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Use this tool to search millions of photographs from the LIFE photo archive, stretching from the 1750s to today. Most of these photographs were never published and are now available for the first time through the joint work of LIFE and Google. The original photographs were hard copies that have been scanned by Google. These images can be used for personal or research purposes (though at this time, images contain a Time Warner stamp that seems to limit its fair use.) Images are organized by decade and category but can be searched by name, date, subject, location, and even by photographer. View different channels of history: news, celebrity, travel, animals, and sports. The archive can be accessed through this website, or by simply adding the phrase "source: life" to any Google image search.

tag(s): black history (56), images (255), local history (12), photography (155), world war 1 (55), world war 2 (156)

In the Classroom

Use the many images and caption of various events to bring the history alive. View Black History events and many other landmark events to life that simple passages in a textbook cannot. Use a specific image to share with the class and have them journal what they see in the picture, what they think is going on, and questions that they have about the image. Use their thoughts to begin discussion about the historical significance of the image. Use other images and research to develop a full understanding of the event. Students can parallel that event with other similar events through history and present their findings to the class. Virtually any recent (1860s through the present day) historical or news topic might be augmented by an accompanying photo on an interactive whiteboard or projector. Be sure to click to open the largest version of the image! Students might generate their own "collections" of related photographs to illustrate a topic or theme, or create a photo montage to capture a time period. Art teachers can also use these masterpieces in teaching design concepts and composition. Under Fair Use, your students can certainly use these photos in class projects, but our editors would not suggest copying and posting them on the web in blogs or wikis, since this could be seen as making unlimited copies. You can easily include them as linked images, however, to appear seamlessly on the blog or wiki page. What a great way to teach about giving proper credit as your students create annotated, thematic collections on a historical or literary topic.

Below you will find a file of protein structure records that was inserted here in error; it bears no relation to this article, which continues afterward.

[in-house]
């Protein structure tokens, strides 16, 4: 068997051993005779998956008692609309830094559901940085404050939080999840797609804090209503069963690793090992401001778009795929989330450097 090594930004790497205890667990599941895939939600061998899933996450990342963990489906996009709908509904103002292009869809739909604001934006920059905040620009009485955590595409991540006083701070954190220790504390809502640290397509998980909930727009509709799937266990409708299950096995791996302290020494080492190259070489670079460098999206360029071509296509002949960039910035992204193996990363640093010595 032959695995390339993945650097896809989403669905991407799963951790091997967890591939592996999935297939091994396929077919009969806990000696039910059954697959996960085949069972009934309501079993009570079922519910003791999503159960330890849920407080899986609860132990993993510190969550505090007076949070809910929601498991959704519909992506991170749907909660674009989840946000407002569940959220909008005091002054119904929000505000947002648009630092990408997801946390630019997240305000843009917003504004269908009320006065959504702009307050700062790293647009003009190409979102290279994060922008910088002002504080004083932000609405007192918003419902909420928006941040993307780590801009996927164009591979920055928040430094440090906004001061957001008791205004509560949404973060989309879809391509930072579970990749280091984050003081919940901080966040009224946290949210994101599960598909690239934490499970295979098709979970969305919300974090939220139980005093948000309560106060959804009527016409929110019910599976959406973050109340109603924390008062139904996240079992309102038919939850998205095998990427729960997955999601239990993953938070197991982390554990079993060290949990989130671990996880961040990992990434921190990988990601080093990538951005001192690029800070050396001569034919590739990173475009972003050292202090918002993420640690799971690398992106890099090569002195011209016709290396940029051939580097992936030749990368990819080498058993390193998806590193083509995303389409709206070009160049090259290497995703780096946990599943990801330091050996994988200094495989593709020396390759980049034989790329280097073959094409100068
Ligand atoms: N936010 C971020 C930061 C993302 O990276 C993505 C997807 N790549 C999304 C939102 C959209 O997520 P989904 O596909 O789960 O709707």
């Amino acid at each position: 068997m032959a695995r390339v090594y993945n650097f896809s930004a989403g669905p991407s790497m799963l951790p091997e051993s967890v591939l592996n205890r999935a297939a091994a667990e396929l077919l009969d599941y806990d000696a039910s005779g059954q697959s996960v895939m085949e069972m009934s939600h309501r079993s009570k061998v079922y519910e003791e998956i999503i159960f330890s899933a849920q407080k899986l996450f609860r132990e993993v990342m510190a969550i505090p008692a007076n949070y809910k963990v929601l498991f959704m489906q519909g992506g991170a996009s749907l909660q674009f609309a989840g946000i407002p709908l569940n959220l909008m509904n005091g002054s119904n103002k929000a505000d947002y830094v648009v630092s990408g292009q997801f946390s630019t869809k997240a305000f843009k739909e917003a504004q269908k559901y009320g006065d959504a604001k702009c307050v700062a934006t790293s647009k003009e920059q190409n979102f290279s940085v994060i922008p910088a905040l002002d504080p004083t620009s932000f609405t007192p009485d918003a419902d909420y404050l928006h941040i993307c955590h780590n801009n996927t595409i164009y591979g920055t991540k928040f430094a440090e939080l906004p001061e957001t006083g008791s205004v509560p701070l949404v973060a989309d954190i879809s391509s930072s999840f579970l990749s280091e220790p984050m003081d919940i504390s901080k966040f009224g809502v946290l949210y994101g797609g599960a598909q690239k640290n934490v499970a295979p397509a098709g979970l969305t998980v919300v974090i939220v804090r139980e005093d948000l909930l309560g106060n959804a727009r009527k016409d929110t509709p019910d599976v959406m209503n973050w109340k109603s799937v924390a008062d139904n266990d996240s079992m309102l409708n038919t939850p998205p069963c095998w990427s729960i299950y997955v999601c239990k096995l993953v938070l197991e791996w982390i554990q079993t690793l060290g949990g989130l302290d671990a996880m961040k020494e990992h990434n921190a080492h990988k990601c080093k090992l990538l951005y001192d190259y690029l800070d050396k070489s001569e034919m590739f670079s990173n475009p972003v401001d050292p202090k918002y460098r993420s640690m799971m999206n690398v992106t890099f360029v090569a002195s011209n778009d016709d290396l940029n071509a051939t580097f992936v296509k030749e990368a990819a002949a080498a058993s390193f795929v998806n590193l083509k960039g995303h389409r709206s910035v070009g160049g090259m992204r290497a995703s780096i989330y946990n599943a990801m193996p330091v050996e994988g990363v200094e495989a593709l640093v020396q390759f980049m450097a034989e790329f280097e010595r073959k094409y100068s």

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Picturing US History - American Social History Project / Center for Media and Learning

Grades
4 to 12
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"Picturing U.S. History" helps you use visual evidence to learn about the past. The subtitle "Lessons in Looking" tells it all. The lessons are very detailed and flexible. Primary source...more
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"Picturing U.S. History" helps you use visual evidence to learn about the past. The subtitle "Lessons in Looking" tells it all. The lessons are very detailed and flexible. Primary source media includes: photographs, drawings, paintings, political cartoons, print media, statuary, furniture, and collectibles. Additional links provide explanations of historical and culture behind the images used at the site.

tag(s): art history (69), black history (56), painting (67), primary sources (83)

In the Classroom

The "Lessons on Looking" can be used for a single class period or over several periods. Using a projector or interactive whiteboard, use the zoom tool to look at one aspect of the picture and have students interpret the image. Challenge your students to create a web exhibit collection about a historical topic using a tool such as Bag The Web (reviewed here). Students can share all of the important links, information, and even brief descriptions that they find on this site.
 This resource requires Adobe Flash.

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Civil War Read-Alouds - TeachersFirst

Grades
K to 6
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This read-aloud collection, written by an experienced elementary library/media specialist, includes books to read aloud in elementary classes. It also includes the lessons ideas to...more
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This read-aloud collection, written by an experienced elementary library/media specialist, includes books to read aloud in elementary classes. It also includes the lessons ideas to do before, during, and after the read-aloud. Infuse an extra measure of history into your curriculum and tap into the richness of our nation's story while you build reading and listening skills. The books about the Civil War and related topics include a wealth of fictional and informational literature to share with your students. The lists and related activities are segmented into lower, middle, and upper elementary. There are Lexile''® levels for the books (where available). If your library does not have the books you want to use from this list, try using the ISBN numbers to borrow them on interlibrary loan from a public library nearby.

tag(s): civil war (146), lincoln (85), slavery (71)

In the Classroom